Avoid hay bales because they typically contain all kinds of weed seeds.

We'd love to use rice bales because our daughter is severely allergic to the wheat and immediately breaks out in itchy hives from the least amount of contact. So if you're gluten free or wheat intolerant like Devani is, chances are that you may also react to the wheat straw, so test contact with bales before deciding to use them for gardening, otherwise you'll need to wear long sleeves, pants and gloves.

If you're allergic to them externally, but don't think you're wheat intolerant, this might be something to look at. If you have any undiagnosed or unresolved health issues and find that you have a severe reaction to wheat bales, chances are you have an allergy to the wheat you're ingesting as well.

Where to Buy Straw Bales

Cindy Moine uses rice bales, which is great if you live in an area where rice is cultivated.

States where you might find rice straw bales for sale:

Rice is grown in the US in Arkansa, California, Mississippi, Missouri and Texas, so if you live in any of these states, check with your local home, hardware, garden centers and nurseries to see if they stock rice straw bales.

We get ours from our local Ace Hardware store just 5 minutes away. You can also buy straw bales from:

  • Lowes
  • Home Depot
  • Tractor Supply
  • Ace Hardware
  • Local Farms (start with organic farms and call around)
  • Feed & seed mill stores

More recently, we found a local organic farm that sells organic wheat bales, so check around in your area and you may find some too.

Where to Buy Straw Bales — Online: - this lists places in the US where you can buy straw bales near you. This is a good idea, but call first as we're not certain how up to date this is. (Notice they're using Cindy Moine's straw bale garden photo!)6)

If you enjoyed this article, you may also enjoy reading these:

Top Resources for More Info on Straw Bale Gardening

Our go to source for learning and planning the garden has been Joel Karsten's book, "Straw Bale Gardens Complete".  Joel's manual and the Garden Planner have been essential guides in how this new venture would take shape as we waded in deep and started renovating the entire garden after cutting down and pruning a few trees so we could get more light to our wooded yard.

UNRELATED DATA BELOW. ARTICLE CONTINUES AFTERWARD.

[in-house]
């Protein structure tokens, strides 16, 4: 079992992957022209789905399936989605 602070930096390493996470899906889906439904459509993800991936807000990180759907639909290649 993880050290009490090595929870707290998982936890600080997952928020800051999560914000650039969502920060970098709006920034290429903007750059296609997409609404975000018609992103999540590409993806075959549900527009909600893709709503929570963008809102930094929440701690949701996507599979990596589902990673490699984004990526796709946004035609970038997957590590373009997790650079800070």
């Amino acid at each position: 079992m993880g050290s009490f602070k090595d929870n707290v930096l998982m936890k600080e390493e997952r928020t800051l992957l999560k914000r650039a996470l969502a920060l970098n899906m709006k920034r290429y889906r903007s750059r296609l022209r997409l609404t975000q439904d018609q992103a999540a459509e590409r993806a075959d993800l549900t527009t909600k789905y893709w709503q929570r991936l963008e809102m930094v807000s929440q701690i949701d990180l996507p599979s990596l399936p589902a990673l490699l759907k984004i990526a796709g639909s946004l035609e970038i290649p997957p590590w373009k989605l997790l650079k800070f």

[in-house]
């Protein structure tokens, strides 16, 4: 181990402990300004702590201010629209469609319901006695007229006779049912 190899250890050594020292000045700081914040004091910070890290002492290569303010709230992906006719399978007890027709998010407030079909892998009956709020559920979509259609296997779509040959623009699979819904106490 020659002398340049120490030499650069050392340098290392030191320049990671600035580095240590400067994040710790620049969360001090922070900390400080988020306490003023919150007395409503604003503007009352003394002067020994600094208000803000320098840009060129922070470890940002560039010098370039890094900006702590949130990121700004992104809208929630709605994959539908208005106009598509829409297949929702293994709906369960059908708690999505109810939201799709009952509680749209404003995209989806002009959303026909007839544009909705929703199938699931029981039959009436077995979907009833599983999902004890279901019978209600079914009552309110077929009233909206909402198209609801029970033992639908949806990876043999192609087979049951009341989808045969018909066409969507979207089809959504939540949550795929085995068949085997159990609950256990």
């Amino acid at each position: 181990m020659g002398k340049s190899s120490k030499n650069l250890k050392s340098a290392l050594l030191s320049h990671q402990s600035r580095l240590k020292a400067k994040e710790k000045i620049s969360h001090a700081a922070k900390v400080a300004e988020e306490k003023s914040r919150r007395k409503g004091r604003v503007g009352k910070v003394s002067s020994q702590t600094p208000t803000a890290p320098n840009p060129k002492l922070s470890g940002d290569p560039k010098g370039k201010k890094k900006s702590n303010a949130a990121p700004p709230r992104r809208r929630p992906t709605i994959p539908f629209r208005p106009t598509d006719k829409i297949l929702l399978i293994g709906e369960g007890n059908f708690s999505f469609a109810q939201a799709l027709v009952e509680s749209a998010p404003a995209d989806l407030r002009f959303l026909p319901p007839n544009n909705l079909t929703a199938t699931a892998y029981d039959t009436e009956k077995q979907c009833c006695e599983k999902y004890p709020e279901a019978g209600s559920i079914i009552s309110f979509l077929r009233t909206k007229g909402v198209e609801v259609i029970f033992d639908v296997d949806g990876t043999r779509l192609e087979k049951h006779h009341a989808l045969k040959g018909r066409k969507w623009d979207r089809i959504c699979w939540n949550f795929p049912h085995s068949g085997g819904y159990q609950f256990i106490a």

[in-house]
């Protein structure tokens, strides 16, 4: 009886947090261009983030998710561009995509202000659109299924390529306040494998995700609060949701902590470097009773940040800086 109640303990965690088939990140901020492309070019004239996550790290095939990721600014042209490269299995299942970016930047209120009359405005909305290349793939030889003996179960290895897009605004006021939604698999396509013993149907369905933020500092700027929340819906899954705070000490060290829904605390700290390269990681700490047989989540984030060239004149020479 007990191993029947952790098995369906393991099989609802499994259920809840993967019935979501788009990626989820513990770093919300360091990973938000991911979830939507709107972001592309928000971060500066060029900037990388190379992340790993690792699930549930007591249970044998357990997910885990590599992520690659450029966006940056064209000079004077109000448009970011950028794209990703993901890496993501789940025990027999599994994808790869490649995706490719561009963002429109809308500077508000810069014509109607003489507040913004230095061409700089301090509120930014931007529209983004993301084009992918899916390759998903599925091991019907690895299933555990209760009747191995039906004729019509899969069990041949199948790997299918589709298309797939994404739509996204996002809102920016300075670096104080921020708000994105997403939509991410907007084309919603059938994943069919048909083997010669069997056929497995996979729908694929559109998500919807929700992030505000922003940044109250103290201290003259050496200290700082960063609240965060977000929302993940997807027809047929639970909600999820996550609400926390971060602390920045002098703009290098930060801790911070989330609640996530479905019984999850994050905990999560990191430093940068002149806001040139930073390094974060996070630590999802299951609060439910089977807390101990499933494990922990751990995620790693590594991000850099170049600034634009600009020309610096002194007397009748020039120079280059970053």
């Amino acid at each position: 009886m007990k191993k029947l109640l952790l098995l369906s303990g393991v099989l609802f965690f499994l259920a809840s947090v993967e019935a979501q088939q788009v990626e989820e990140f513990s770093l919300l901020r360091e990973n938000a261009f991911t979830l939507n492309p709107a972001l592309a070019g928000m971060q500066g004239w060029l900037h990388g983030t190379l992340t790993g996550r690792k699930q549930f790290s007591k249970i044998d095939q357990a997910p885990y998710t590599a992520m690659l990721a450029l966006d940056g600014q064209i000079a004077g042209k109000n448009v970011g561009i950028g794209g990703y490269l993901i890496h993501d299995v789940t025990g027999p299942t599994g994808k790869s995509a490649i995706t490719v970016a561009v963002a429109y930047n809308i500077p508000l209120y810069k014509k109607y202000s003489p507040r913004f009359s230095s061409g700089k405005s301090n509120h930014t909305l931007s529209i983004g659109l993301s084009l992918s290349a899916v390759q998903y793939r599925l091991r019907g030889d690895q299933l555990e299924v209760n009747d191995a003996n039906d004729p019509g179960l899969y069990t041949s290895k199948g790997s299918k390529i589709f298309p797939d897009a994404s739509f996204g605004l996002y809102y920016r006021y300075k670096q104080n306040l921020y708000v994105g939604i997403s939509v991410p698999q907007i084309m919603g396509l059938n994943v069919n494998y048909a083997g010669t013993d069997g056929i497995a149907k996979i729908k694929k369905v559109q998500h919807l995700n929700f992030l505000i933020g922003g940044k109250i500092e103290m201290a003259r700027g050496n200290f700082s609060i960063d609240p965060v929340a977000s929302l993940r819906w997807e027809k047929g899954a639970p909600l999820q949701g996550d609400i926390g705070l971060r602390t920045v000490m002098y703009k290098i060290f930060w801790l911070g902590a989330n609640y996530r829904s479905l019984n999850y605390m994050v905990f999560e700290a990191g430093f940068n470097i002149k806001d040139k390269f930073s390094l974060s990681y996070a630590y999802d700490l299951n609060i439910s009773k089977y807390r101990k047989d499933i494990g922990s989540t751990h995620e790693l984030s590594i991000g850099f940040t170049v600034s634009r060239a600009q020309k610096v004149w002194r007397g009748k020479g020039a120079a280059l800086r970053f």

• For a PDF from Milwaukee County UW-Extension on Straw bale Gardening - 7)
  • You can find an easy plan for constructing a portable straw bale garden on wheels in just 1-2 hours at This would be perfect for deck and patio gardens.8)
  • And, from the author of Straw Bale Gardening himself, Joel Karsten:
    "Straw Bale Gardening is simply a different type of container gardening.  The main difference is that the container is the straw bale itself and is held together with two or three strings." Joel Karsten.
  • Joel Karsten's beautiful site!9)

Let us know what you're doing in your garden, and if you have any questions. We love to hear from folks via email or on the Gardens All Facebook page. Meanwhile, as our garden experiments progress, we'll report back with updates.

Of the many benefits of straw bale gardening, one of the most popular is the back-saving easier access.  Some folks love it, others diss it. We tried it this year for ourselves and our 81-year-old mother/mother-in-law who's thrilled to have easier access to tending garden plants. #Gardening #StrawBale #Conditioning #Layout #How #Flowers #Vegetables #Design #Problems #Ideas #Tips #Strawberries #Frame #Plants #Trellis #Herbs #Tomatoes #DIY